Sunday, Jun 21, 2015

Dubai: The response to the new Wills and Probate Registry at Dubai International Financial Centre (DIFC) was “very positive,” according to Mark Beer, the CEO and Registrar at the DIFC Courts.

“It has been extremely busy,” he said, adding that two more staffers were recruited to help register the wills, he told Gulf News. He said appointments to register wills are now fully booked until mid July.

Non-Muslims with properties and investments in Dubai, regardless of whether they have a residency permit or not, began registering their wills at the DIFC on May 4, when the DIFC launched its new Wills and Probate Registry. The registry allow them for the first time in the region to register a will in English under internationally recognised law, which allows them to transfer their assets as they wish upon their death. The new rule also allows parents to appoint a guardian for their children in case of their death.

Before the new inheritance rules were introduced, lawyers said that judges at the court of first instance would apply Sharia to non-Muslims in case of death, since courts didn’t recognise wills from outside the country. When expatriates wanted to apply their home laws, they had to appeal at the court of appeals and court of cassation — which was a long and costly process.

Mihaela Cornelia Moldoveanu, Senior Manager, DIFC Wills and Probate Registry, said no specific nationality dominated among those registering and represented Asia, America and Europe.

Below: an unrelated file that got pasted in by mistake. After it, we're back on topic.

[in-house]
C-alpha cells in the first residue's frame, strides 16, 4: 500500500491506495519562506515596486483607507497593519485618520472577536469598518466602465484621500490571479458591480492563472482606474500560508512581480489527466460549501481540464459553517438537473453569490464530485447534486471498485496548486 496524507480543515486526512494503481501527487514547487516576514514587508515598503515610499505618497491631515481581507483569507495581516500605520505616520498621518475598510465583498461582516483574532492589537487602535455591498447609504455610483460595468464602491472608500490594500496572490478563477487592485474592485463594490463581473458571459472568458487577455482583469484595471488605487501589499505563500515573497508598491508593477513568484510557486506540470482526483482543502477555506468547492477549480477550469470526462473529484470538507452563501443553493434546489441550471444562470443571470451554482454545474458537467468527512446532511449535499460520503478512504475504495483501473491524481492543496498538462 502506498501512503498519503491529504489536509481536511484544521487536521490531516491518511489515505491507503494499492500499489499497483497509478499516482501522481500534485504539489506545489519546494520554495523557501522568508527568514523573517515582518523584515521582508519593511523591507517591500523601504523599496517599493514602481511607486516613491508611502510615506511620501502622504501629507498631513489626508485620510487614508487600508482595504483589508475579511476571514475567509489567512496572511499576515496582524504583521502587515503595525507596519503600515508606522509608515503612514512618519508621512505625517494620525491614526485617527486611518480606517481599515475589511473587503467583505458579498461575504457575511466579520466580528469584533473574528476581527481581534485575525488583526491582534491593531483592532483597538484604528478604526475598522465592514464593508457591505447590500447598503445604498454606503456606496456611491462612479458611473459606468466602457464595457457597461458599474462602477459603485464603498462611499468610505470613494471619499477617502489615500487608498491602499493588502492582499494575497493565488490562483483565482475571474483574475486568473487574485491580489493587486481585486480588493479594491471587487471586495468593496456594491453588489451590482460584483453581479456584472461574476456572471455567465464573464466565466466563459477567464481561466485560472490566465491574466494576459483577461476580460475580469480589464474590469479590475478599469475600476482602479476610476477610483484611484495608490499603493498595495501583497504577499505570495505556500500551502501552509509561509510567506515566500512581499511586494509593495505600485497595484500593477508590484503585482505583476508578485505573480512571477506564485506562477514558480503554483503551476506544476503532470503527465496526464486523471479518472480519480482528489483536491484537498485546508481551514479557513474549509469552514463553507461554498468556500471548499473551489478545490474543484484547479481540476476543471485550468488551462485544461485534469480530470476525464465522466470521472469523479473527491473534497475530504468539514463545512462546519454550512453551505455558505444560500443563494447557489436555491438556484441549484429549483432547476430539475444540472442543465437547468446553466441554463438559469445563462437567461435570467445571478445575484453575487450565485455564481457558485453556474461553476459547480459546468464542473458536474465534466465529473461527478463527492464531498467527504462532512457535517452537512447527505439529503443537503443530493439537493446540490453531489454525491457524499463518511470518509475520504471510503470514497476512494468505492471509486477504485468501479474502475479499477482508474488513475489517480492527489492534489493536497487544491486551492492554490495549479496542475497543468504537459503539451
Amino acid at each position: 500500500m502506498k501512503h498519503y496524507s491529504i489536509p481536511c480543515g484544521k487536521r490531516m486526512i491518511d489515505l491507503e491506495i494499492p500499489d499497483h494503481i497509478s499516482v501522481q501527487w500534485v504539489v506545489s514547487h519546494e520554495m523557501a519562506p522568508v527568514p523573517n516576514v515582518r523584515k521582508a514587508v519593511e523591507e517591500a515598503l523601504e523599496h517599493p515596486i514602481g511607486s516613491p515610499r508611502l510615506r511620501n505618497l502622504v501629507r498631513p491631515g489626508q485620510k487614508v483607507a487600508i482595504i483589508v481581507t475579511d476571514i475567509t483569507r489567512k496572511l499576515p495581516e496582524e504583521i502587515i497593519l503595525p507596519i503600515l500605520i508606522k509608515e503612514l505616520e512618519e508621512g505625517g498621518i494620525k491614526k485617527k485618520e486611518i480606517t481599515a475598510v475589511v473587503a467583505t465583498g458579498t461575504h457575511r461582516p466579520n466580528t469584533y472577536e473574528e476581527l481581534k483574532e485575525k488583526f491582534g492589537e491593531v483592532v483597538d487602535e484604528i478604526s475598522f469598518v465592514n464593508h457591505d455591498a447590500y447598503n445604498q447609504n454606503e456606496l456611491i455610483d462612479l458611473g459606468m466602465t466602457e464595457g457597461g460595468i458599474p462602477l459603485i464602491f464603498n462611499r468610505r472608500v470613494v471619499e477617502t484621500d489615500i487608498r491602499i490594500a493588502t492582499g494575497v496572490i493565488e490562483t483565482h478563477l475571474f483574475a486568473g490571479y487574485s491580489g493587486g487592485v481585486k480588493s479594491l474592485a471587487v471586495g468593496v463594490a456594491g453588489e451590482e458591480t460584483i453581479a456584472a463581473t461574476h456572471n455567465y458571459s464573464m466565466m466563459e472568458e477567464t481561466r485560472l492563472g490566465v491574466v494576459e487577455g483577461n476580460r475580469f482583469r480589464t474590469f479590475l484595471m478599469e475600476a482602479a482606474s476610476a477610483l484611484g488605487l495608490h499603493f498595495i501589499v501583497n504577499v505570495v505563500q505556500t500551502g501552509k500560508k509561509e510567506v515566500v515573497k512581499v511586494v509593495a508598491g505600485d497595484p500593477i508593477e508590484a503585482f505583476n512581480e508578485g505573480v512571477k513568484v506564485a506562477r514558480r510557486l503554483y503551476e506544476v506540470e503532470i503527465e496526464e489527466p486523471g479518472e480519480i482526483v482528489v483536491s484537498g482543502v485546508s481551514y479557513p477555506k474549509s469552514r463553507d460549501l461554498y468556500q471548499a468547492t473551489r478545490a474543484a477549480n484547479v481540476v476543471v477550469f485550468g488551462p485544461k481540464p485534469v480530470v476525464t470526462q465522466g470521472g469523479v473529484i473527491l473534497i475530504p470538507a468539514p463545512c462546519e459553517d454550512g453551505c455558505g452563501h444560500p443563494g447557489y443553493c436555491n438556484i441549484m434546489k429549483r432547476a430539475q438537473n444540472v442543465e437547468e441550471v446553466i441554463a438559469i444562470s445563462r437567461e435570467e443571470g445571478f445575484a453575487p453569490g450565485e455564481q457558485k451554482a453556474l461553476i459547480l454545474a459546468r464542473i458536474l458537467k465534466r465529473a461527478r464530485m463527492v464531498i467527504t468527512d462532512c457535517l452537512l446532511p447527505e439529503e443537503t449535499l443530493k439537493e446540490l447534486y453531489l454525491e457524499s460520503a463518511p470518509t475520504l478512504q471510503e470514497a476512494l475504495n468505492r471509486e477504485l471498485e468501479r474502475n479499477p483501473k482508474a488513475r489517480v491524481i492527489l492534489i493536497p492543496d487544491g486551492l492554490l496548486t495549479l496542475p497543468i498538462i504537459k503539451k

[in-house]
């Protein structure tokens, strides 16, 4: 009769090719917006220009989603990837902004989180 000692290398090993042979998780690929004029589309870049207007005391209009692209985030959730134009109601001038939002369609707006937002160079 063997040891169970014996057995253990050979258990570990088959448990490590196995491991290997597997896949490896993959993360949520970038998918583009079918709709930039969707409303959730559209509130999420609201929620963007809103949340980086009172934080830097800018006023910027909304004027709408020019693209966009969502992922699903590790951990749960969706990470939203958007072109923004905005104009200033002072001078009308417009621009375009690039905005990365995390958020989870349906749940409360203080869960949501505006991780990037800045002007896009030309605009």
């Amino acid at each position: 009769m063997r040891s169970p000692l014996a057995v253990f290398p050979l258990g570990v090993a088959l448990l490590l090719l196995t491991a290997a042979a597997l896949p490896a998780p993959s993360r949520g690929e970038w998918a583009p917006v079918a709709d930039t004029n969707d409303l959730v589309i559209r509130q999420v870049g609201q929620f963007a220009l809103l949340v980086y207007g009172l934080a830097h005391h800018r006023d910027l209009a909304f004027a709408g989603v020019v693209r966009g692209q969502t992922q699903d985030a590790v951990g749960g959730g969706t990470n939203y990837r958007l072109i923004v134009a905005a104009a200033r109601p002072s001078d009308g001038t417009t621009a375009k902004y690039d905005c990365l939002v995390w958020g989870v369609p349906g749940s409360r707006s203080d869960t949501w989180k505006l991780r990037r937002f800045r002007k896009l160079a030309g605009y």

“Actually I was very pleased to see that we have people from various nationalities, various continents are coming to register wills. It was a very eclectic group,” she told Gulf News.

“This is a reflective of the cultural diversity of Dubai,” she said.

Last step

Among the people who registered their wills were people living in other emirates of the UAE, but who have investments and own properties in Dubai, Mihaela pointed out.

As for the process, Mihaela points out that DIFC is “practically ... the last step in the process.”

Ideally, people need to seek advice from a legal practitioner in drafting their wills before heading to register them.

After drafting the will and arriving at the DIFC courts to register it, they need to bring in a witness, and an ID. People sign their wills in the presence of the DIFC Wills and Probate Registry officer, who will be the second witness for signing the will.

The time needed to finalise each application is around 90 minutes for each application.

“We aim to reduce potential challenges to the validity of the will by having an official registration process” said Mihaela.

By Jumana Al Tamimi Associate Editor

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